Hmmmm. Samuel Beckett. The Irish playwright of the same name (and after whom the TV character was named) once worked as an assistant to his friend and mentor the Irish novelist James Joyce--who wrote a semi-autobiographical novel (A Portrait of the Artist as a Young Man) in which he called himself Stephen Dedalus.

Dedalus, of course, is the villain whom the Knight and the other British superheroes were pursuing, and we are told that he always appears “in time of war”--apparently to wherever the British military are engaged. Might it then be Dedalus (a sort of Joyce-Beckett character) who has been transported into the body of the original Knight?

Is that what is meant when the Knight (and Dedalus?) shout, “We locked him in and he’ll never get out!”?

Did Dedalus get locked in the body of the original Knight?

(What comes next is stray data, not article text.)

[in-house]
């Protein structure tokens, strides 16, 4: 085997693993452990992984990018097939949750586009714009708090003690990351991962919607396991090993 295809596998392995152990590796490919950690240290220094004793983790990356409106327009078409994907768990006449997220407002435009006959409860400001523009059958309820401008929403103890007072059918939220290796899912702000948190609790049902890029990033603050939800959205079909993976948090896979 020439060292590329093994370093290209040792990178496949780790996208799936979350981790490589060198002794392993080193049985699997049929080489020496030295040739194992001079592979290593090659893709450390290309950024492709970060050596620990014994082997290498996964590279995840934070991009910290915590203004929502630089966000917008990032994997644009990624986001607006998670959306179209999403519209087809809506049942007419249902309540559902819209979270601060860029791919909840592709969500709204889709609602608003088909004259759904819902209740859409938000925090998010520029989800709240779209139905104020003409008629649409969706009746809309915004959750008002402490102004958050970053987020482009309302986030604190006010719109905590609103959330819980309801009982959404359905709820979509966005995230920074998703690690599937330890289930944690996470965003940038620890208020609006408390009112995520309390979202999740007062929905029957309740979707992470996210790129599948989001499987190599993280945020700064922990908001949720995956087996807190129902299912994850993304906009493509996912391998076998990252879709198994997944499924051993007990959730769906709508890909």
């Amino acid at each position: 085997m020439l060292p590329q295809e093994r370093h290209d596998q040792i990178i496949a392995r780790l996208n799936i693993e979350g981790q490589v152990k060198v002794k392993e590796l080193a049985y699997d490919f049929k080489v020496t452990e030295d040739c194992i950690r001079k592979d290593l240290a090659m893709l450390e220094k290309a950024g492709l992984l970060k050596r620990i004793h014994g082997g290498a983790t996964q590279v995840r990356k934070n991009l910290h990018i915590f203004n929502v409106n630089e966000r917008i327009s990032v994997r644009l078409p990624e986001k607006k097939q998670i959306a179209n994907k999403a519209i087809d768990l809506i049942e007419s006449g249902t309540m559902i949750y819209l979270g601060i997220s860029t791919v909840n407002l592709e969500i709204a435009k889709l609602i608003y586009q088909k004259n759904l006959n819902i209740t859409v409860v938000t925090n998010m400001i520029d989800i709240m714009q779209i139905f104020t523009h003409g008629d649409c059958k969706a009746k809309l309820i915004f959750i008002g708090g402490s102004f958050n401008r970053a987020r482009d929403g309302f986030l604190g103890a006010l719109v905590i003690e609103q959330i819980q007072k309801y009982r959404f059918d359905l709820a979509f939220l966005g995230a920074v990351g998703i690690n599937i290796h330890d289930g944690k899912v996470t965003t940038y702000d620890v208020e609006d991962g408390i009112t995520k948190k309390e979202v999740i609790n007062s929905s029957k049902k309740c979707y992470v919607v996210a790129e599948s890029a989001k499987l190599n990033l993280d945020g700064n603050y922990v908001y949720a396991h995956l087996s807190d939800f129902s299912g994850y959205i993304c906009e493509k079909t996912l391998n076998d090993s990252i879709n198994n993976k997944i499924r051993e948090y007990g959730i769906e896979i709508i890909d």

Tune in tomorrow (er in a few weeks). Same Knight-time. Same Knight-channel!

Anyway, the four British superheroes that Morrison created for the opening sequence are extremely intriguing, and I was hooked on this issue after those first three pages. In addition to the original Knight, the group of superheroes consist of:
  • Fadar--a character whose name is the Old Saxon noun for father (from proto-Germanic fadēr), but which could also mean to “bewitch” when used as a verb. (Fadar looks as if he put together his costume from whatever remnants of clothing Steve Ditko’s The Creeper and The Odd Man left behind after they put together their own mismatched costumes from boxes of leftovers.)